Exegetical Studies in Zechariah Part 14 -- By: Charles Lee Feinberg
BSac 101:401 (Jan 44) p. 76
Exegetical Studies in Zechariah
(Continued from the October-December Number, 1943)
IV. The Future of the World Powers, Israel, and the Kingdom of Messiah, 9-14.
A. The First Burden, 9-11.
3. The King’s Mission in Relation to Israel, 9:11-17.
Zechariah turns from the blessings of peace for the world under the reign of the Messiah to address Zion once more, and to reveal what His coming will mean for her. To her he says, “As for thee also, because of the blood of thy covenant I have sent forth thy prisoners from the pit wherein is no water” (v. 11). The last verses of this chapter give in greater detail the benefits of Israel in the appearing of her Messiah. Most expositors refer the war-like period noted in these verses to a time nearer than the one just outlined in verses 9 and 10; that is, they refer the events to the Maccabean age. While in full agreement with this position we should like to add that the passage, as in so many others in the prophetic writings, goes from a nearer future to a far distant future. In short, the prophet has not only the time of the Maccabees in mind, but the time of the end of things for Israel. Ironside has stated it well: “Again we have to notice a secondary application of a part of this prophecy. Verses 13 to 16 seem to refer in measure to the Maccabean contest with Antiochus Epiphanes, type of the Antichrist of the last days.... But undoubtedly the fuller interpretation is that which refers these words to the conflicts of the great tribulation.”1 The words גם את, addressed to Zion who was mentioned in verse 9, are emphatic by their position at the head of the sentence, a nominativus pendens. The force of the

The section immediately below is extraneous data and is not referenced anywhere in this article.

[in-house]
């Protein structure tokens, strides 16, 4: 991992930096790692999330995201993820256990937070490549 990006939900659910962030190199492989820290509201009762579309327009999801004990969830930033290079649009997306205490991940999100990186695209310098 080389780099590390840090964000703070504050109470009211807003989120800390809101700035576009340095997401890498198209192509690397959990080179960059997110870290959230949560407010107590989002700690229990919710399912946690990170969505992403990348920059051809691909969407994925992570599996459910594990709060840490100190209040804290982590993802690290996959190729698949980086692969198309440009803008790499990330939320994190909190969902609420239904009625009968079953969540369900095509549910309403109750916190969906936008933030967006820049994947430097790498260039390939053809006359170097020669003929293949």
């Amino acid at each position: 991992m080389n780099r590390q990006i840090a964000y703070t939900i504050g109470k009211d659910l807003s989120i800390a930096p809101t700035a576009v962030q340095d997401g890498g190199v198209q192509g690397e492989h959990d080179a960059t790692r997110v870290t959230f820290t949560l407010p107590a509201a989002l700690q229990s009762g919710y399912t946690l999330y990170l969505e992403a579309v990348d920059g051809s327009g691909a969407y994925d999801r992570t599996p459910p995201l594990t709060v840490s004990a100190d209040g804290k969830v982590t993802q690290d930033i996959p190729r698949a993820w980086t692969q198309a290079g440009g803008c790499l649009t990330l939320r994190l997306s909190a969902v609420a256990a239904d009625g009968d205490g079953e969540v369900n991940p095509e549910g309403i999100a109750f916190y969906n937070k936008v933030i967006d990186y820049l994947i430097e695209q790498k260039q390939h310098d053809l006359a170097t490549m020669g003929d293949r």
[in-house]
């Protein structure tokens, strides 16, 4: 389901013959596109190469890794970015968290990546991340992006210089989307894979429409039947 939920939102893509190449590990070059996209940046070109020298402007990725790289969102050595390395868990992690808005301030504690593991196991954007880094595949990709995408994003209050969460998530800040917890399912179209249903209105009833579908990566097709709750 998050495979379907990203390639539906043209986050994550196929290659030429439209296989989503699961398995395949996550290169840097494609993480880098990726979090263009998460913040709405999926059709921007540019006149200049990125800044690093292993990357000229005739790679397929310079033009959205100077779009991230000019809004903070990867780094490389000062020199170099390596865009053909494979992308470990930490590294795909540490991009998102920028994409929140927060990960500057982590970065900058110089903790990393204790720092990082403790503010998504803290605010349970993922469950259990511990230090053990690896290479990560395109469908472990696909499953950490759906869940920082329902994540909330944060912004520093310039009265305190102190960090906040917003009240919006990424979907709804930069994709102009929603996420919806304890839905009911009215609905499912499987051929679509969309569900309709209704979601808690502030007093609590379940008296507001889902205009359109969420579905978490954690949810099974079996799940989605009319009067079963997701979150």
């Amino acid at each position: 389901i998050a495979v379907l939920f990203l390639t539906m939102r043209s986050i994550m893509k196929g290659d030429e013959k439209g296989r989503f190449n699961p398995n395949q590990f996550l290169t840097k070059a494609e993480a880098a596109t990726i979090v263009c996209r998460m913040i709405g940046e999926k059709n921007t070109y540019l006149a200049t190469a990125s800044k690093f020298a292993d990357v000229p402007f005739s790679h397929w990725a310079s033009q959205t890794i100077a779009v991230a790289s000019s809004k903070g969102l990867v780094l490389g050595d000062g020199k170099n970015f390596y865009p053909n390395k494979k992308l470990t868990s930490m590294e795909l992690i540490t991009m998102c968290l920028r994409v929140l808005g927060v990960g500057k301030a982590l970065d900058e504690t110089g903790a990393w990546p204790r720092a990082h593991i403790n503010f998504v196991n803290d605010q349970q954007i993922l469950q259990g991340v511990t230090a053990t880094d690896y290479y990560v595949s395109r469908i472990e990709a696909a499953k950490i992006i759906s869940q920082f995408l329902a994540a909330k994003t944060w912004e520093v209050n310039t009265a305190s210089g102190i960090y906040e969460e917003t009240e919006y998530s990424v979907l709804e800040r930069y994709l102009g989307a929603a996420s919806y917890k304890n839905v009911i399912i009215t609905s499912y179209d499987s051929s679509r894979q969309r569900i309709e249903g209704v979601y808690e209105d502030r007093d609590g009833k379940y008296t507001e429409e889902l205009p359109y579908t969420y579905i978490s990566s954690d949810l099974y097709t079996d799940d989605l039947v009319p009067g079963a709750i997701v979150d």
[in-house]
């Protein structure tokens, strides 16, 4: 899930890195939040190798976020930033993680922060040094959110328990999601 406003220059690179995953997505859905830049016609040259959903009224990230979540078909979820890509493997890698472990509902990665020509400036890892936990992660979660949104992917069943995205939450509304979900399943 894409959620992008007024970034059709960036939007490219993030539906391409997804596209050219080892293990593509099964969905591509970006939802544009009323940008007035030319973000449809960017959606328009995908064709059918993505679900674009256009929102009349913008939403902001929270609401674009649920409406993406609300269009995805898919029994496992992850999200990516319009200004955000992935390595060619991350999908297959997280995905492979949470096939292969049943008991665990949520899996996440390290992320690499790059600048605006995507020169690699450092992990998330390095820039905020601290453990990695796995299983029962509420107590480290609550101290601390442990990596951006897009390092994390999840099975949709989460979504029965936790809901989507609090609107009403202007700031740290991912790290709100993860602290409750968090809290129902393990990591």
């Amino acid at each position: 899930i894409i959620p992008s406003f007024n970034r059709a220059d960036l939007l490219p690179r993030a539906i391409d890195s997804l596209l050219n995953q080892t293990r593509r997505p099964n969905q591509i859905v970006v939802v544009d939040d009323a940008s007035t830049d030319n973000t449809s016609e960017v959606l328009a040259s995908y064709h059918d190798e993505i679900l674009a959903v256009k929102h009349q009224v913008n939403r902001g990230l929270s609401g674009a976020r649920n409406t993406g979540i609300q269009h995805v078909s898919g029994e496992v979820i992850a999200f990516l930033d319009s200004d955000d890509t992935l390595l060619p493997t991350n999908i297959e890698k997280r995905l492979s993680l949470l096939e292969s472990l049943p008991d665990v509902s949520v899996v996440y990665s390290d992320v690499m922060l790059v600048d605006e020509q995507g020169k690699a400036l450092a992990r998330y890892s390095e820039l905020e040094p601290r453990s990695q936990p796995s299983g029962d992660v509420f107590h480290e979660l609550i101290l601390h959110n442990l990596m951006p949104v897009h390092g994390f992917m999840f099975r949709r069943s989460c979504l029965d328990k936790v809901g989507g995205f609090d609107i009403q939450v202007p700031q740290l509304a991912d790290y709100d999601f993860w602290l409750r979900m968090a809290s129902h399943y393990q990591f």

BSac 101:401 (Jan 44) p. 77
expression is: “Even though you are in such a forlorn condition, seemingly lost, yet I have mercy in store for you.”2 The blood of the covenant referred to is to be taken as the blood of the Mosaic covenant of Exodus 24:8 (so Pusey, Baron, Chambers, Wright, and others). Dennett (in loco) prefers to understand the covenant as the new covenant of Matthew 26:28. This would necessitate taking the verb שׁלחתי as a prophetic perfect and explaining t...
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